Market Speaks: Iron Ore Seen Rangebound, BHP Set To Expand Productivity

Global Iron ore futures have witnessed moderation after gaining for last few months as signs of overheating in base metals market clubbed with concerns over Iron ore demand from steel-making companies capped the upside in the mineral. The global Iron ore futures had hit a high of $ 78 per tone in early March 2018 before correcting and the near term outlook is turning tepid amid comfortable supplies. The market seems to have factored in the strong global economic growth and unless a clear evidence of supply moderation appears in next few months, the action is expected to be rather shaky with selling pressure appearing on every rally for the industrial commodity. Iron ore is a key ingredient in steel making and its pricing depends upon global steel demand, trends in equities and cues from Chinese economy.

Last week, leading global miner BHP Billiton approved US$ 2.9 billion in capital expenditure for the South Flank project in the central Pilbara, Western Australia. BHP President Operations, Minerals Australia, Mike Henry, said the South Flank project will fully replace production from the 80 Mtpa (100 per cent basis) Yandi mine which is reaching the end of its economic life. The South Flank project expands the existing infrastructure at Mining Area C, and involves construction of an 80 Mtpa crushing and screening plant, an overland conveyor system, stockyard and train loading facilities, procurement of new mining fleet and substantial mine development and pre-strip work.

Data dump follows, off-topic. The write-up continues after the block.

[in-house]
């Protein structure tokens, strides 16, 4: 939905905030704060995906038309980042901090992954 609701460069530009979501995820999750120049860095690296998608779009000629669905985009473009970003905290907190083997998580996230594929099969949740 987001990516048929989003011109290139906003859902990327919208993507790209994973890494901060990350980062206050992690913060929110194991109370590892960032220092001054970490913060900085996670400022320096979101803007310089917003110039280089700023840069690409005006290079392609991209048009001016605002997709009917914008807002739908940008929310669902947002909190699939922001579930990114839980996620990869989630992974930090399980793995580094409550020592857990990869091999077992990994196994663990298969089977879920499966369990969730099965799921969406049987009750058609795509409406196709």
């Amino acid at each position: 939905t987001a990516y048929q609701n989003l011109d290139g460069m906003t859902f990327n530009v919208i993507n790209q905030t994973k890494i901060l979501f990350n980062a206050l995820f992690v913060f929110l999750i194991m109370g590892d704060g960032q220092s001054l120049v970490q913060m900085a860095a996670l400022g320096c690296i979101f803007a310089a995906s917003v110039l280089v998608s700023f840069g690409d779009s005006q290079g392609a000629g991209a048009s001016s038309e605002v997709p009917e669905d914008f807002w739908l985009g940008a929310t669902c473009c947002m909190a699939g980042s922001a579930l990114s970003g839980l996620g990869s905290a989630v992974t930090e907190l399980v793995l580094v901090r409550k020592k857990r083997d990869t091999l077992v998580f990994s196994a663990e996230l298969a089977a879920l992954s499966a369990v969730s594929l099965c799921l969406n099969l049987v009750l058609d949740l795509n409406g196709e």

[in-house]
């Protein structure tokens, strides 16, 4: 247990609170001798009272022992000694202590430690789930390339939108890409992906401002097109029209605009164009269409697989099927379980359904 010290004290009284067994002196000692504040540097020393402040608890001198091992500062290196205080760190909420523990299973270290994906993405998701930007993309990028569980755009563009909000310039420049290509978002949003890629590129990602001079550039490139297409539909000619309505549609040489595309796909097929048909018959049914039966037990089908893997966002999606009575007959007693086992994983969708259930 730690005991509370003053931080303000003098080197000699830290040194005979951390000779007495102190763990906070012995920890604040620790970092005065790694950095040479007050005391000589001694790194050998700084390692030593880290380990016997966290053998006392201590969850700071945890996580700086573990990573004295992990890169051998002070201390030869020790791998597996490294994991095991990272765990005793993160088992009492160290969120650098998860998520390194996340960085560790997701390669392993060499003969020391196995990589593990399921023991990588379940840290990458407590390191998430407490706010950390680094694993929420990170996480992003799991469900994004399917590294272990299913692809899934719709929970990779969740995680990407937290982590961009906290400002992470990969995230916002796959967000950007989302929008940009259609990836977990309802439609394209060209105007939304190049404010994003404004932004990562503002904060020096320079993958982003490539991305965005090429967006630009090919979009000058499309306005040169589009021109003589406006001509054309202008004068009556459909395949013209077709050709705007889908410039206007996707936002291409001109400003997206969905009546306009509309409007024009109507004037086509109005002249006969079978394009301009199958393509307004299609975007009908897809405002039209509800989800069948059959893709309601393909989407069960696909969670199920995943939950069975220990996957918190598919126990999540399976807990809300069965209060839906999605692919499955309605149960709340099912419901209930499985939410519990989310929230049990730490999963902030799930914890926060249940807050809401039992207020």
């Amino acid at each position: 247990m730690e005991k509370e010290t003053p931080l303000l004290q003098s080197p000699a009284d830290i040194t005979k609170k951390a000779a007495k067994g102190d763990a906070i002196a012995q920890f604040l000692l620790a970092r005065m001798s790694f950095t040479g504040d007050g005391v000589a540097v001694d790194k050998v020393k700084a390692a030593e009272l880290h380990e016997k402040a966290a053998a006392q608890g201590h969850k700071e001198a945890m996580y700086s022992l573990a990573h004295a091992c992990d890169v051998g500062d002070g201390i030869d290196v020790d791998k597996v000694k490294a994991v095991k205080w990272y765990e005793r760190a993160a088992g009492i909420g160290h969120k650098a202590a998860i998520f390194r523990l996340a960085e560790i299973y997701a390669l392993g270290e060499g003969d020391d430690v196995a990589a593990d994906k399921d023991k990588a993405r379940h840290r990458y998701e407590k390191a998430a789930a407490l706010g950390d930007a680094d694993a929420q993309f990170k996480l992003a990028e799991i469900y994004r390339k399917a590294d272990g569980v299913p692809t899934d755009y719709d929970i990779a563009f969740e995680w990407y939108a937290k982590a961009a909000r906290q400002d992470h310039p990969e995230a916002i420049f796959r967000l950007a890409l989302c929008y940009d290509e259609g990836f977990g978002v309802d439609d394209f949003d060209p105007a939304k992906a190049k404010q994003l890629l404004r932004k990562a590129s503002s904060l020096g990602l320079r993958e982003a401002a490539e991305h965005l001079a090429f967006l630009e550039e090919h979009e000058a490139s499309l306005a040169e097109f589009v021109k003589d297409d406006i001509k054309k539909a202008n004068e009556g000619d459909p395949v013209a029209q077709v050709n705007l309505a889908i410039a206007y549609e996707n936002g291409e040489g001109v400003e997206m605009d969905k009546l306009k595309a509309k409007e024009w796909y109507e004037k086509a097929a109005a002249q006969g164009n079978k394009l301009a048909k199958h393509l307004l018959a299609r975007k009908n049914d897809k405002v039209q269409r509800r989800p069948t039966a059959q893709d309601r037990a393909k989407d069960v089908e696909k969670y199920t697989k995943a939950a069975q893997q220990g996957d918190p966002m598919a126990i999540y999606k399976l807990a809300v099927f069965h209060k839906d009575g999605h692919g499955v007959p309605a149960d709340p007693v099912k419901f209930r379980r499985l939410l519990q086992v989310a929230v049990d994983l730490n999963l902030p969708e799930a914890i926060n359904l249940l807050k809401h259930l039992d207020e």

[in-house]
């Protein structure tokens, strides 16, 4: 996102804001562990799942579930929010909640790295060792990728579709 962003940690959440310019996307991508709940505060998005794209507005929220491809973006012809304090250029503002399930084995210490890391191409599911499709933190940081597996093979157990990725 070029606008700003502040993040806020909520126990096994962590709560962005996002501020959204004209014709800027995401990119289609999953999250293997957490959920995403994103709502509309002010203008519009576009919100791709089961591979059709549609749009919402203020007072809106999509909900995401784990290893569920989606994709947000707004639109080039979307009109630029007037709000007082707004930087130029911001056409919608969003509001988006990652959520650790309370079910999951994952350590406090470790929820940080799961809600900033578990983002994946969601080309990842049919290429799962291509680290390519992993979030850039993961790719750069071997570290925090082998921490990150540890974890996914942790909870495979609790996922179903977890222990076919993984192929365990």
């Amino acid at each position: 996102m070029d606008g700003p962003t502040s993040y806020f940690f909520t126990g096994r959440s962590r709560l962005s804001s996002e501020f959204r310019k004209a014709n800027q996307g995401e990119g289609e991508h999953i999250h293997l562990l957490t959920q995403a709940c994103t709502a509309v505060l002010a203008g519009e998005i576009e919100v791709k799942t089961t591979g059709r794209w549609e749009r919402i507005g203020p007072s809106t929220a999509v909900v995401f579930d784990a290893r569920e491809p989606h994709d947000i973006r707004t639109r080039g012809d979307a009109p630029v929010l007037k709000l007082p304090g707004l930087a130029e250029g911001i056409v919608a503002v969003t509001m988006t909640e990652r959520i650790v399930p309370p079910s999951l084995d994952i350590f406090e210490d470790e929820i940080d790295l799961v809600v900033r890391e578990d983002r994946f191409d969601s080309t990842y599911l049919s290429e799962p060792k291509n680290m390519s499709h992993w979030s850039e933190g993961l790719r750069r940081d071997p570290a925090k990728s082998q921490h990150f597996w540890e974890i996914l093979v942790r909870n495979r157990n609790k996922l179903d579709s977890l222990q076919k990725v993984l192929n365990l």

First ore from South Flank is targeted in the 2021 calendar year, with the project expected to produce ore for more than 25 years. South Flank iron ore will contribute to an increase in Western Australia Iron Ore (WAIO) average iron grade from 61% to 62%, and the overall proportion of lump from 25 per cent to approximately 35%. It is expected to have a strip ratio in line with the WAIO average.